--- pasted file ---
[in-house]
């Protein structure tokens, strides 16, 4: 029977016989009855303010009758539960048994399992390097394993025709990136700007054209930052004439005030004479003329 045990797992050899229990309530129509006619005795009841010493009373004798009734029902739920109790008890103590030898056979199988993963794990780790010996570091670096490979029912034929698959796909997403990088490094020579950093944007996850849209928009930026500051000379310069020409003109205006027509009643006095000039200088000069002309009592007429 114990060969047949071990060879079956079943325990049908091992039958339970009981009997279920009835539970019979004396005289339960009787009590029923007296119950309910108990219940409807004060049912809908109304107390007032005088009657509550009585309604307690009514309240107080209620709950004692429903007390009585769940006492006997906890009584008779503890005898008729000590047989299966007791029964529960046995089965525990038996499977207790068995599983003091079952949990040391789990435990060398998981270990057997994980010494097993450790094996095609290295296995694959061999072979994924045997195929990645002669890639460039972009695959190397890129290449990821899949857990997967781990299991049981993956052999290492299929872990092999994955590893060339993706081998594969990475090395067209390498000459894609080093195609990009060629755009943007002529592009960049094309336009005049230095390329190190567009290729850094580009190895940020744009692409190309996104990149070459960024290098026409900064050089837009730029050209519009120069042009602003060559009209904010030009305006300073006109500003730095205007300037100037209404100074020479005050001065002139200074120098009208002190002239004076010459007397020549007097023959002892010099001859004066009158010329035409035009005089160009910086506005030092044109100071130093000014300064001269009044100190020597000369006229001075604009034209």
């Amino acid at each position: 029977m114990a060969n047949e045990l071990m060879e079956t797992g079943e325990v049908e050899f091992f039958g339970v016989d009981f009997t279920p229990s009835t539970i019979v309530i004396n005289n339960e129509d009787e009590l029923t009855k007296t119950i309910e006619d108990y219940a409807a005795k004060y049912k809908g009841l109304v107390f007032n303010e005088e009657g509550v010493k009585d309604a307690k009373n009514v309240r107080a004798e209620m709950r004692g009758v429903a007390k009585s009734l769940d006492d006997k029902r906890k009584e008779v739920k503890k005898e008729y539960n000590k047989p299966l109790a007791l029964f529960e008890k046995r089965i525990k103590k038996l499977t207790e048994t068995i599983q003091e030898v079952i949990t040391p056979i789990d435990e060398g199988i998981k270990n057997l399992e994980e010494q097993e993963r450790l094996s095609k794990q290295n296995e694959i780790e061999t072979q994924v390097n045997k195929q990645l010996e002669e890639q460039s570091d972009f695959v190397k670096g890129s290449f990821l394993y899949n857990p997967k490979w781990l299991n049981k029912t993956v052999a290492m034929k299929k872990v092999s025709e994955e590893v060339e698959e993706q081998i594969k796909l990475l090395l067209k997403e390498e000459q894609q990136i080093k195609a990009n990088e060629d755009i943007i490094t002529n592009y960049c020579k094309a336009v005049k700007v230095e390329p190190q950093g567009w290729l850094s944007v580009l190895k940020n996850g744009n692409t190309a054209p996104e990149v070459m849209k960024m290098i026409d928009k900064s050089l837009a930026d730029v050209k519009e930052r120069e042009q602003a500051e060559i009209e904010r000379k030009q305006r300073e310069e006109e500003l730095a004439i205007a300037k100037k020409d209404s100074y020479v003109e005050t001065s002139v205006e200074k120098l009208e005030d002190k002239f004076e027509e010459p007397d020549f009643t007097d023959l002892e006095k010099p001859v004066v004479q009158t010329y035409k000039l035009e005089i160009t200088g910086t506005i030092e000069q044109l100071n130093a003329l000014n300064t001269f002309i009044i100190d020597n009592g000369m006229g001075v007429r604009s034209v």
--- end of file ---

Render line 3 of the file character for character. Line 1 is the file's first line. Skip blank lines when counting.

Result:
């Amino acid at each position: 029977m114990a060969n047949e045990l071990m060879e079956t797992g079943e325990v049908e050899f091992f039958g339970v016989d009981f009997t279920p229990s009835t539970i019979v309530i004396n005289n339960e129509d009787e009590l029923t009855k007296t119950i309910e006619d108990y219940a409807a005795k004060y049912k809908g009841l109304v107390f007032n303010e005088e009657g509550v010493k009585d309604a307690k009373n009514v309240r107080a004798e209620m709950r004692g009758v429903a007390k009585s009734l769940d006492d006997k029902r906890k009584e008779v739920k503890k005898e008729y539960n000590k047989p299966l109790a007791l029964f529960e008890k046995r089965i525990k103590k038996l499977t207790e048994t068995i599983q003091e030898v079952i949990t040391p056979i789990d435990e060398g199988i998981k270990n057997l399992e994980e010494q097993e993963r450790l094996s095609k794990q290295n296995e694959i780790e061999t072979q994924v390097n045997k195929q990645l010996e002669e890639q460039s570091d972009f695959v190397k670096g890129s290449f990821l394993y899949n857990p997967k490979w781990l299991n049981k029912t993956v052999a290492m034929k299929k872990v092999s025709e994955e590893v060339e698959e993706q081998i594969k796909l990475l090395l067209k997403e390498e000459q894609q990136i080093k195609a990009n990088e060629d755009i943007i490094t002529n592009y960049c020579k094309a336009v005049k700007v230095e390329p190190q950093g567009w290729l850094s944007v580009l190895k940020n996850g744009n692409t190309a054209p996104e990149v070459m849209k960024m290098i026409d928009k900064s050089l837009a930026d730029v050209k519009e930052r120069e042009q602003a500051e060559i009209e904010r000379k030009q305006r300073e310069e006109e500003l730095a004439i205007a300037k100037k020409d209404s100074y020479v003109e005050t001065s002139v205006e200074k120098l009208e005030d002190k002239f004076e027509e010459p007397d020549f009643t007097d023959l002892e006095k010099p001859v004066v004479q009158t010329y035409k000039l035009e005089i160009t200088g910086t506005i030092e000069q044109l100071n130093a003329l000014n300064t001269f002309i009044i100190d020597n009592g000369m006229g001075v007429r604009s034209v």